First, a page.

It is also not uncommon for Freeware programs to include Spyware and Adware in their programs, or to come bundled with extra Adware software installers, as a way of generating revenue. Therefore, when downloading a program that is considered Freeware, you should always read the program’s End User License Agreement (EULA). This license agreement should be shown before you install the software and will state whether or not the program(s) will transmit personal information from your computer to a remote location. From the information in the EULA, you can then decide whether or not you wish to install the program and/or other parts of a bundle.

Summary: Whether it be from the movies or from history class, one of the most well known stories is that of the Trojan Horse. In the story, a giant horse was created that looked innocent to the Trojans, but was in fact hiding Greek warriors who took the city of Troy while its residents were asleep. In computer terms, a Trojan is designed to behave in a similar manner. Users are tricked into thinking they are installing a legitimate, and safe, application but are in instead installing a piece of malware that will perform harmful actions on their computer, without permission or knowledge.

Trojan Horses

As a more detailed description, Trojan Horses are programs that disguise themselves as harmless and beneficial programs but instead have a hidden purpose that you are unaware of. Examples of the types of actions that a Trojan may perform are:

  1. Delete files and data
  2. Lock you out of your computer
  3. Install ‘backdoors’ so someone can access your computer remotely, without your knowledge.
  4. Execute commands on your computer
  5. Encrypt all of your data and then blackmail you in order to receive the key to decrypt them.
  6. Download and install other malware
  7. Log the keystrokes you make on the computer.
  8. Steal passwords that you enter into certain types of sites.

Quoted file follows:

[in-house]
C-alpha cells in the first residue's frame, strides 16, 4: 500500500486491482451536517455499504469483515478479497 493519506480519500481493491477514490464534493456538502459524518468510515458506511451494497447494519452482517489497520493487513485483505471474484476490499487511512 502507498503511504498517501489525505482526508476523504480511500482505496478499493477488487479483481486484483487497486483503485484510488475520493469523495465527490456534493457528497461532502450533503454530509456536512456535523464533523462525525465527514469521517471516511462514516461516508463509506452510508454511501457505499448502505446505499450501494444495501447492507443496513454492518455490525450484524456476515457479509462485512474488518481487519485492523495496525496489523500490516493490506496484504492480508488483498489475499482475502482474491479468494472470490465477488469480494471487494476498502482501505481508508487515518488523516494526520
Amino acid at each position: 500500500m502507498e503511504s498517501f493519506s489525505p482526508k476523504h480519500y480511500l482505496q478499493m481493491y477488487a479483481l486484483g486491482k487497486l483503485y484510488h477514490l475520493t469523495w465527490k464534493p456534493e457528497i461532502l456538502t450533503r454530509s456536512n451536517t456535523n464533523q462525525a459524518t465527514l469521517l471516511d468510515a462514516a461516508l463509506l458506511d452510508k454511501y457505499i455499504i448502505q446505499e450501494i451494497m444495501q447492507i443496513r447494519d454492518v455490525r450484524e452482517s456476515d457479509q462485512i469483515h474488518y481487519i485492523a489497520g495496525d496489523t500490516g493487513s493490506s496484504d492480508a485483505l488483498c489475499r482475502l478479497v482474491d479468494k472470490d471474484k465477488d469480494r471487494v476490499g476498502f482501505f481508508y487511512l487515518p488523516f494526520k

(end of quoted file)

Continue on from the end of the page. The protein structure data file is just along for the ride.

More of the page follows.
9. Restart your computer
  10. Turn off programs such as firewalls and anti-malware programs.
  11. Take screen shots of what is running on your computer.
  12. Take screen shots using attached web cams.
  13. Apply security patches to your computer.
  14. Make annoying sounds on your computer.
  15. Display images on your computer
  16. Eject your CD Tray.
  17. Print documents on your printer.

As you can see from the above examples, not Trojan actions are harmful, but they are all unwanted. Examples of how Trojans masquerade as beneficial programs are:

Fake Video Codecs – These Trojans masquerade as video codecs that you need to install in order to view certain, often pornographic, videos on the Internet. Once downloaded, these programs will typically install a variety of malware including rogue anti-spyware programs.

Warez Key Generators and Cracks – Using programs on the Internet that state they provide serial numbers or cracks so that you can use protected and copyrighted software is not only illegal, but typically foolish. Most of these applications are in fact Trojans that install backdoors, keyloggers, worms, and other malware. So, you may be saving a few dollars by not buying the software, but in the long run it may cost you much more when someone steals your information and uses it for identity theft.

Games and Game Updates – It is not uncommon for a malware writer to create a very sophisticated game that may actually be fun, but in reality is a shell to hide malware that it will install on your computer. For example, in 2001 a game called Whack-a-mole was widely distributed via email. What the unsuspecting player did not know is that when they played the game it installed a Trojan that allowed a hacker to get into their computer remotely and access all of their documents and files.

Screen Savers – Let’s face it, the screen savers that come with Windows are not the most awe inspiring. Due to this, it is not uncommon for people to search for screen savers on the Internet and install them on their computer. Unfortunately what looks like a screen saver may actually be a Trojan Horse that while showing little dogs playing on your screen, is actually deleting all of your files.

Summary:A worm is a program that has the ability to spread from one computer to another on its own using email, shared folders, and weak passwords.


Worms typically propagate through the use of removable media, through a network, or via e-mail. Regardless of how the particular program self-replicates, as long as it is able to infect another computer it is classified as a worm. The vast majority of worms are malicious in intent and are being used for DDOS attacks and to steal private information. In the past, there have been some attempts of authors creating worm of good intent. These worms typically would attempt to download a patch onto the computer so they are no longer vulnerable to a particular exploit. Though the intent was good, the worm is still malware as it is performing unauthorized activity on your computer.

Well known worms are:

  • Conficker / Downadup
  • Sasser
  • Blaster

Think you might have malware on your PC? Contact us now and we’ll do our best to help.